Monday, May 04, 2009

Does this book make me look juvenile?

Hello folks!

Well, nothing much exciting this weekend... lots of yard work, actually.

I thought I'd try boiling some water pack tofu, just like I boiled the silken tofu, to make scrambled tofu, and it turned out really well!! I kind of used the spices from this, and added onion and garlic granules because I was too lazy to chop (now, that's lazy!). No, actually, I justified it to myself by saying that the onion and garlic granules 'allow for the flavour to permeate the entire dish'. So there you go. Next time you don't want to chop an onion, just pretend you're making sure that all oniony goodness is equally distributed throughout the dish. Don't say I never did anything for you...

Scrambled Tofu

1 T oil
1 T Earth Balance vegan margarine
1 block extra firm water pack tofu
1/4 C nutritional yeast
2 t cumin
1 t salt, onion, garlic, oregano
pinch pepper, turmeric and paprika

First, boil your tofu for 10m. I just plopped it in a saucepan, added water to cover, covered it and put it on the stove on high. You should keep it at a low rolling boil so it doesn't get too crazy in there.
Meanwhile, boil your pasta (or rice or whatever grain).
Toward the end of your tofu boiling time, heat up your skillet to med high and melt the margarine together with the oil.
Drain the tofu and slice it into little cubes.
Plop into your skillet and gently stir around until the tofu turns golden.
Add your spices, then the nutritional yeast.
Place entire skillet into oven and broil on low while you drain the pasta.
Serve hot.

I thought the boiling and the broiling made the tofu easier to work with in a scramble, but I may just be delusional. How's that for a rousing endorsement? No, really, I think it kept the tofu from just crumbling into tiny pieces in the skillet which is usually how my scrambles turn out. Like mush. So yay! Broiling may have been overkill, but hey, it kept the tofu hot while I scampered about getting everything else set to go.

Here is a soup, much like many of the red lentil soups I am wont to make, but with 2 important differences! I know you are waiting with bated breath.

I made it in the crockpot AND I added a can of garbanzo beans.

I know, be still my heart.

Red lentil soup WITH garbanzos

2 C red lentils, rinsed
1 can garbanzo beans, undrained
6 C water
1 T olive oil
2 t cumin (say it with me now, KOO-min)
1 t coriander, sumac, salt and onion powder

Put the oil in your crockpot and let it heat up a little on the 'high' setting.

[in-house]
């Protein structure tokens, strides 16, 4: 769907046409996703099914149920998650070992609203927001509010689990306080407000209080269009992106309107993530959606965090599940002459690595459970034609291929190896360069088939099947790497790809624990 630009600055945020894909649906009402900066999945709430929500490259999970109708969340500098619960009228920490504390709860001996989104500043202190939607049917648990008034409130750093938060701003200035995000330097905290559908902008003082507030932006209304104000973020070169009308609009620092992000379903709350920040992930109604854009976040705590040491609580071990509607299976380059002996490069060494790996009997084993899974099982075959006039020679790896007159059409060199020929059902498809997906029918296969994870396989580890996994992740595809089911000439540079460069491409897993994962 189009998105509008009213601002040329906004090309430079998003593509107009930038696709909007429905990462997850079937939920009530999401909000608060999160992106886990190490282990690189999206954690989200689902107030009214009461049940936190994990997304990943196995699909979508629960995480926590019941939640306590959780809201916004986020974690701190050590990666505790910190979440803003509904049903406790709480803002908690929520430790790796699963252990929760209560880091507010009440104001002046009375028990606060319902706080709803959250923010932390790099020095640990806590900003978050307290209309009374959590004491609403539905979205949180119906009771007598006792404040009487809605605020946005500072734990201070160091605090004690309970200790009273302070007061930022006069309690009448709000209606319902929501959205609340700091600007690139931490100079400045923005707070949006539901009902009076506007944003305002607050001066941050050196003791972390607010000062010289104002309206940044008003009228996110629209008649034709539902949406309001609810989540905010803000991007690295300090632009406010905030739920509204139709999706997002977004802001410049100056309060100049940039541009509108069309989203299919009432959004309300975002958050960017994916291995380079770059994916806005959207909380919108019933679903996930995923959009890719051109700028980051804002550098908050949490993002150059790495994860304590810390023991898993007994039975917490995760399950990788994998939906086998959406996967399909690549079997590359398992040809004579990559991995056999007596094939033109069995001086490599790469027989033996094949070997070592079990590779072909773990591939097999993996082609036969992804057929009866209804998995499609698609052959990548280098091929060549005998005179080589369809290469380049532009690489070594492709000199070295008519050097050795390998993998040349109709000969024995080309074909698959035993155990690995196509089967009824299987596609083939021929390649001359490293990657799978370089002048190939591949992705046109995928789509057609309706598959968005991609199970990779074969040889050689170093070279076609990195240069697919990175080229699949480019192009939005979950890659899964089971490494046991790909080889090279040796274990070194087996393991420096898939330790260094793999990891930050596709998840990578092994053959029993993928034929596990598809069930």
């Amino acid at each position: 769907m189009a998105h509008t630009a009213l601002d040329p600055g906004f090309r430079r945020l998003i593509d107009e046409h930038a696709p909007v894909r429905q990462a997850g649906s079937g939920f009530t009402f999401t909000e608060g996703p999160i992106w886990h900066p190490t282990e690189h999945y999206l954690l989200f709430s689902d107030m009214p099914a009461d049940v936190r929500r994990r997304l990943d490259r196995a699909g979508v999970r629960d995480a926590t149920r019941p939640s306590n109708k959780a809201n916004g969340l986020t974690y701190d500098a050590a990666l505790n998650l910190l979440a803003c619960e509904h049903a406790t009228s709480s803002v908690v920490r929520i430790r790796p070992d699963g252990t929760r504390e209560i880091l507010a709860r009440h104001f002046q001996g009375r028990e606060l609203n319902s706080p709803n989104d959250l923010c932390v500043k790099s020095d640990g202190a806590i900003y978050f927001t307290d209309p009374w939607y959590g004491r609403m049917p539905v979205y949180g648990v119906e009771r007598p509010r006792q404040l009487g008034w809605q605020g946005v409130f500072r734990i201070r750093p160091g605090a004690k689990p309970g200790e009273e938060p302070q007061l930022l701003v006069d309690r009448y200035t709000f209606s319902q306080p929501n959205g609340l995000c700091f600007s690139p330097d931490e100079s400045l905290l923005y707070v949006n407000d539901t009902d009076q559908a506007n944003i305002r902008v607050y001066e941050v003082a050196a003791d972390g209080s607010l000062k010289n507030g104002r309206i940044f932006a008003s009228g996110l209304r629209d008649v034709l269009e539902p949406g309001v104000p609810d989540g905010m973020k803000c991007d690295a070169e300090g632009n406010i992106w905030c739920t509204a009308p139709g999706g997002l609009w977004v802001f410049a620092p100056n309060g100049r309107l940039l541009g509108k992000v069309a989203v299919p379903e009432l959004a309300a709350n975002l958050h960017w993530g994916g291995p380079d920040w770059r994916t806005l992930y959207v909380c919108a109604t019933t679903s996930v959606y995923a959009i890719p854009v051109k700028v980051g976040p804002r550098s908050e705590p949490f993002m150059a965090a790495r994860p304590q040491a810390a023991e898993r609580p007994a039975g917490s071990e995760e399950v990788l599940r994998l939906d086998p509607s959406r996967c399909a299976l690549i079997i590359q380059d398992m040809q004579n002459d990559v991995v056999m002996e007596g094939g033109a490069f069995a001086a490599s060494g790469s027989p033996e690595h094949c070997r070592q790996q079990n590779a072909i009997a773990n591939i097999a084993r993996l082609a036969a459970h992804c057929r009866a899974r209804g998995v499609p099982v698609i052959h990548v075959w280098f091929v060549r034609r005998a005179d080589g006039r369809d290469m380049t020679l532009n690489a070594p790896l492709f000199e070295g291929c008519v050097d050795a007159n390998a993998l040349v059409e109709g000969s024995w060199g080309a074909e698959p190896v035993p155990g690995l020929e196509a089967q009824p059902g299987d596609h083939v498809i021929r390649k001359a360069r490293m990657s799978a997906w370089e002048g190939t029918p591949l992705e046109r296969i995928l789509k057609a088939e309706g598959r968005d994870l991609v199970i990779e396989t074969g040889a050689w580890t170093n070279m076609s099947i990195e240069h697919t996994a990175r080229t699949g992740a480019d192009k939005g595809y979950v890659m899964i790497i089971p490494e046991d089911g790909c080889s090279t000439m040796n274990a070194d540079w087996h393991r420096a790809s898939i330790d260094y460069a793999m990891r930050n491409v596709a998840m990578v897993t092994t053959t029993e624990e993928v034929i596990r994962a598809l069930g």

Add in the spices and mix around.
Dump in the lentils and mix.
Add water and mix.
Cook for a few hours until lentils are tender.
In a blender or food processor, blend the garbanzos along with their water.
Add to the soup and mix.
Serve hot.

This makes a lot of soup, but it is oh so good.

So I have been on a run of books lately that just aren't doing it for me.
First there was "Wave" by Walter Mosley. Yeah, that was just too creepy for me, couldn't handle it. Just not into creepy and I wasn't convinced it was going to be worth it.

Then, I started reading "Swallows and Amazons" which I am convinced is good, and I can't wait to read through the series with my girls when they get older, but it was just moving much too slowly for me right then. Will get back to that one.

Anyway, I was all excited when I started "The Years of Rice and Salt".
Meaty, adult fantasy fiction with lots to sink my teeth into!
BUT a) I was bummed when I found out Kim was a man and b) felt like I was going to be reading it for years. The characters kept changing every chapter and even though their names retained the same first letter (I think one kept being a 'B' name) I just could not hang. Loved the premise, SPOILER; reincarnation, just couldn't concentrate enough or get engaged enough to continue on (hey, I got through, like, half of the book, guys!).

What can I say, first, I want wholesome non-creepy entertainment, and I get it with Swallows and Amazons and then I complain it's too slow.
Then I want meaty adult fantasy and I get it with The Years of Rice and Salt, and I complain because it's too philosophical and hard to follow.

So then I went back to another book I started (just a few pages) and now I'm reading that. It's not great, but "Flora Segunda" will do. I am waiting for the hammer to fall on this little girl who is doing all this crazy stuff unbeknownst to all her elders. Yes, it is Juvenile fiction. Does that make me juvenile? We'll see.

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